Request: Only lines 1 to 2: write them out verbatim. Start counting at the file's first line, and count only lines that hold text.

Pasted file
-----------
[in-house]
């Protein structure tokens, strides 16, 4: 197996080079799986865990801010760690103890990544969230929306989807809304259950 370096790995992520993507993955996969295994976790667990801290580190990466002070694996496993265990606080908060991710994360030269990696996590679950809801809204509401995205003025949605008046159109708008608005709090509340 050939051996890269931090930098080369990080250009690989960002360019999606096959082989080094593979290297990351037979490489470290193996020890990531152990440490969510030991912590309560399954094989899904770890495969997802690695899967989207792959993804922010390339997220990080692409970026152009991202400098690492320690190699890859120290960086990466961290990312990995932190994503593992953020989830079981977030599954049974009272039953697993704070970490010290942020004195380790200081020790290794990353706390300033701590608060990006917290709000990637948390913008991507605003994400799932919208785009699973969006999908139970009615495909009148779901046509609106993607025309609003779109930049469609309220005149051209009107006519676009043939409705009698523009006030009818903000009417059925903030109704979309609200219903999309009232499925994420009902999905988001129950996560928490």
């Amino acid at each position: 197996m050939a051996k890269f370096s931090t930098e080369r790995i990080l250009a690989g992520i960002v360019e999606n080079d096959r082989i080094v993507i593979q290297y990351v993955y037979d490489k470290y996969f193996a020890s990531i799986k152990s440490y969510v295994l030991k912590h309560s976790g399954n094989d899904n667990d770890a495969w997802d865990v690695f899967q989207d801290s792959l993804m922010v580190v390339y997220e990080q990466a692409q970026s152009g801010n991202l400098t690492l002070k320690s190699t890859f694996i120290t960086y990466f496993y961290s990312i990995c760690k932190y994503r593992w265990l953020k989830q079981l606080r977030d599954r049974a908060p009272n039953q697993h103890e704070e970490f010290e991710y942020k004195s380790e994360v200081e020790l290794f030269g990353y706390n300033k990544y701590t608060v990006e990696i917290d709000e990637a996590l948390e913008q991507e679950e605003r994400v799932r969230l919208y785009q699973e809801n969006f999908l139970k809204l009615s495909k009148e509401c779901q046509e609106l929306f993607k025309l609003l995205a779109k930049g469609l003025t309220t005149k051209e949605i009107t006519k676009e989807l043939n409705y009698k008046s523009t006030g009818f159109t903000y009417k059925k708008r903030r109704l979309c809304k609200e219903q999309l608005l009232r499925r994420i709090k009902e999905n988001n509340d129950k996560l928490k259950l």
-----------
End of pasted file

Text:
[in-house]
């Protein structure tokens, strides 16, 4: 197996080079799986865990801010760690103890990544969230929306989807809304259950 370096790995992520993507993955996969295994976790667990801290580190990466002070694996496993265990606080908060991710994360030269990696996590679950809801809204509401995205003025949605008046159109708008608005709090509340 050939051996890269931090930098080369990080250009690989960002360019999606096959082989080094593979290297990351037979490489470290193996020890990531152990440490969510030991912590309560399954094989899904770890495969997802690695899967989207792959993804922010390339997220990080692409970026152009991202400098690492320690190699890859120290960086990466961290990312990995932190994503593992953020989830079981977030599954049974009272039953697993704070970490010290942020004195380790200081020790290794990353706390300033701590608060990006917290709000990637948390913008991507605003994400799932919208785009699973969006999908139970009615495909009148779901046509609106993607025309609003779109930049469609309220005149051209009107006519676009043939409705009698523009006030009818903000009417059925903030109704979309609200219903999309009232499925994420009902999905988001129950996560928490």